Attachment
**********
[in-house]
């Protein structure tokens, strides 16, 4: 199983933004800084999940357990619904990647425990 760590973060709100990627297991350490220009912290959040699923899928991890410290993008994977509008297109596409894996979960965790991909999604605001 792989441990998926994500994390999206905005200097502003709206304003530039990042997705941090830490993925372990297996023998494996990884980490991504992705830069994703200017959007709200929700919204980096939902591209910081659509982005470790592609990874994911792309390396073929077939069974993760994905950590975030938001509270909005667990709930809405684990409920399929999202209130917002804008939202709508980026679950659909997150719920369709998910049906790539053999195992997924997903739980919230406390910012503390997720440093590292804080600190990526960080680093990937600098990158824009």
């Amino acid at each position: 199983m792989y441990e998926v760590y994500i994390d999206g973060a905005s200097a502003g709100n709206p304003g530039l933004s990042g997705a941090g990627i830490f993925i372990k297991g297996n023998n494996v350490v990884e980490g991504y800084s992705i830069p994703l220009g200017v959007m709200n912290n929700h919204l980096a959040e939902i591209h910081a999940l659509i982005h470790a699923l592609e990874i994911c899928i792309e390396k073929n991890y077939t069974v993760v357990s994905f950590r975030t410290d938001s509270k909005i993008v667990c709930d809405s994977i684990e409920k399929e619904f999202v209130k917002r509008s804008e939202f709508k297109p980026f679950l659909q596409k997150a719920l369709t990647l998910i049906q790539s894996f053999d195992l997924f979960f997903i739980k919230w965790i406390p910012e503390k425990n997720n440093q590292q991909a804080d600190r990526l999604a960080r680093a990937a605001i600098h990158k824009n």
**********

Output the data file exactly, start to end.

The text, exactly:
[in-house]
């Protein structure tokens, strides 16, 4: 199983933004800084999940357990619904990647425990 760590973060709100990627297991350490220009912290959040699923899928991890410290993008994977509008297109596409894996979960965790991909999604605001 792989441990998926994500994390999206905005200097502003709206304003530039990042997705941090830490993925372990297996023998494996990884980490991504992705830069994703200017959007709200929700919204980096939902591209910081659509982005470790592609990874994911792309390396073929077939069974993760994905950590975030938001509270909005667990709930809405684990409920399929999202209130917002804008939202709508980026679950659909997150719920369709998910049906790539053999195992997924997903739980919230406390910012503390997720440093590292804080600190990526960080680093990937600098990158824009």
């Amino acid at each position: 199983m792989y441990e998926v760590y994500i994390d999206g973060a905005s200097a502003g709100n709206p304003g530039l933004s990042g997705a941090g990627i830490f993925i372990k297991g297996n023998n494996v350490v990884e980490g991504y800084s992705i830069p994703l220009g200017v959007m709200n912290n929700h919204l980096a959040e939902i591209h910081a999940l659509i982005h470790a699923l592609e990874i994911c899928i792309e390396k073929n991890y077939t069974v993760v357990s994905f950590r975030t410290d938001s509270k909005i993008v667990c709930d809405s994977i684990e409920k399929e619904f999202v209130k917002r509008s804008e939202f709508k297109p980026f679950l659909q596409k997150a719920l369709t990647l998910i049906q790539s894996f053999d195992l997924f979960f997903i739980k919230w965790i406390p910012e503390k425990n997720n440093q590292q991909a804080d600190r990526l999604a960080r680093a990937a605001i600098h990158k824009n």